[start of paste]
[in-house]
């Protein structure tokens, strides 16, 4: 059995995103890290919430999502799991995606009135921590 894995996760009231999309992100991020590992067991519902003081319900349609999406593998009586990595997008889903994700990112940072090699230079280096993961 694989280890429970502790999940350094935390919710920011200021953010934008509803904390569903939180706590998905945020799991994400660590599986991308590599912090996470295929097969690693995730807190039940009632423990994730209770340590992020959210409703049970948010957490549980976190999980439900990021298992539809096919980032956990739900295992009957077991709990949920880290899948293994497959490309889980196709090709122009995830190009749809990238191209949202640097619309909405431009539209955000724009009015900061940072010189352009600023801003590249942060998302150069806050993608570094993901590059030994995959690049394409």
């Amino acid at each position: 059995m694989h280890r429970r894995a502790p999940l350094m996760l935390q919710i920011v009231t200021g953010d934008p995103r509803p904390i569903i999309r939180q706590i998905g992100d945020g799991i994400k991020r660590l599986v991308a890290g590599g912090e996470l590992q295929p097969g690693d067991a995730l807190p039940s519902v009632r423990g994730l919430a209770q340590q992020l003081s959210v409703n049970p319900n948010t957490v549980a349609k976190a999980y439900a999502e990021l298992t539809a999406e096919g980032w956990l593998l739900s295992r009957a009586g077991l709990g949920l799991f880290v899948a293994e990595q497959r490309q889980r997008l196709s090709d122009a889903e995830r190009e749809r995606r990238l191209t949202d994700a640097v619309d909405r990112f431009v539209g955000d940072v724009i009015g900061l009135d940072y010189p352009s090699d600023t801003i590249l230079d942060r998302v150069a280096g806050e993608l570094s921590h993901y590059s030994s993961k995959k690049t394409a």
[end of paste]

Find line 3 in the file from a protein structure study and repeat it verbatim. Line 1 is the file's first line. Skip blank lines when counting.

């Amino acid at each position: 059995m694989h280890r429970r894995a502790p999940l350094m996760l935390q919710i920011v009231t200021g953010d934008p995103r509803p904390i569903i999309r939180q706590i998905g992100d945020g799991i994400k991020r660590l599986v991308a890290g590599g912090e996470l590992q295929p097969g690693d067991a995730l807190p039940s519902v009632r423990g994730l919430a209770q340590q992020l003081s959210v409703n049970p319900n948010t957490v549980a349609k976190a999980y439900a999502e990021l298992t539809a999406e096919g980032w956990l593998l739900s295992r009957a009586g077991l709990g949920l799991f880290v899948a293994e990595q497959r490309q889980r997008l196709s090709d122009a889903e995830r190009e749809r995606r990238l191209t949202d994700a640097v619309d909405r990112f431009v539209g955000d940072v724009i009015g900061l009135d940072y010189p352009s090699d600023t801003i590249l230079d942060r998302v150069a280096g806050e993608l570094s921590h993901y590059s030994s993961k995959k690049t394409a």